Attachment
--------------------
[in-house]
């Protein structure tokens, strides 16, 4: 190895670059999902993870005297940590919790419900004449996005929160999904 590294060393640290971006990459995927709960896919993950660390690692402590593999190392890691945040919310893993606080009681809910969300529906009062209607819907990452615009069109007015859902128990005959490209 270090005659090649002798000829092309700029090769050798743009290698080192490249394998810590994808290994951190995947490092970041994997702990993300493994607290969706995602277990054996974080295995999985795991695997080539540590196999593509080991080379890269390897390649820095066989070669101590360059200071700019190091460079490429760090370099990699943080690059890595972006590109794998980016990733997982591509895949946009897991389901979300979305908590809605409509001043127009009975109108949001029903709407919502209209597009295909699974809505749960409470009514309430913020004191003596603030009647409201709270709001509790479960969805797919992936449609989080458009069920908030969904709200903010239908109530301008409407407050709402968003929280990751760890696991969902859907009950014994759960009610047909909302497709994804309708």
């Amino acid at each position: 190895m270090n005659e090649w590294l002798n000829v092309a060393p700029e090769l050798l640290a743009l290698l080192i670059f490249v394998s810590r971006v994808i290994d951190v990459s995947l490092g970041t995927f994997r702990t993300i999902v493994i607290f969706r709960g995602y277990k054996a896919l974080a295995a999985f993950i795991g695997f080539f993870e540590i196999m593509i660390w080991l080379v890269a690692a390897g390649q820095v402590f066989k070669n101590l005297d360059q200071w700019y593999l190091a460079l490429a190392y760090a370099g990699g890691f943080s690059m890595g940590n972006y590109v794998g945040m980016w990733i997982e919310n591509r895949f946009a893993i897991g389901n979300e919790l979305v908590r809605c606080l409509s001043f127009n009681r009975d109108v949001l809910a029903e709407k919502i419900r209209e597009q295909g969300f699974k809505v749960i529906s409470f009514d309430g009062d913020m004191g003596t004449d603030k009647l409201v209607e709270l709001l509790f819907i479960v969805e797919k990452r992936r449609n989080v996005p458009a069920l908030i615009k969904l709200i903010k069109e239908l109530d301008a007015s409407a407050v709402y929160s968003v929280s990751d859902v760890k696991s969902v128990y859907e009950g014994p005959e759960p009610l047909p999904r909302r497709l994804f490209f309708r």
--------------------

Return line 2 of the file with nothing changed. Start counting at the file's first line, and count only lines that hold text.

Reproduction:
């Protein structure tokens, strides 16, 4: 190895670059999902993870005297940590919790419900004449996005929160999904 590294060393640290971006990459995927709960896919993950660390690692402590593999190392890691945040919310893993606080009681809910969300529906009062209607819907990452615009069109007015859902128990005959490209 270090005659090649002798000829092309700029090769050798743009290698080192490249394998810590994808290994951190995947490092970041994997702990993300493994607290969706995602277990054996974080295995999985795991695997080539540590196999593509080991080379890269390897390649820095066989070669101590360059200071700019190091460079490429760090370099990699943080690059890595972006590109794998980016990733997982591509895949946009897991389901979300979305908590809605409509001043127009009975109108949001029903709407919502209209597009295909699974809505749960409470009514309430913020004191003596603030009647409201709270709001509790479960969805797919992936449609989080458009069920908030969904709200903010239908109530301008409407407050709402968003929280990751760890696991969902859907009950014994759960009610047909909302497709994804309708």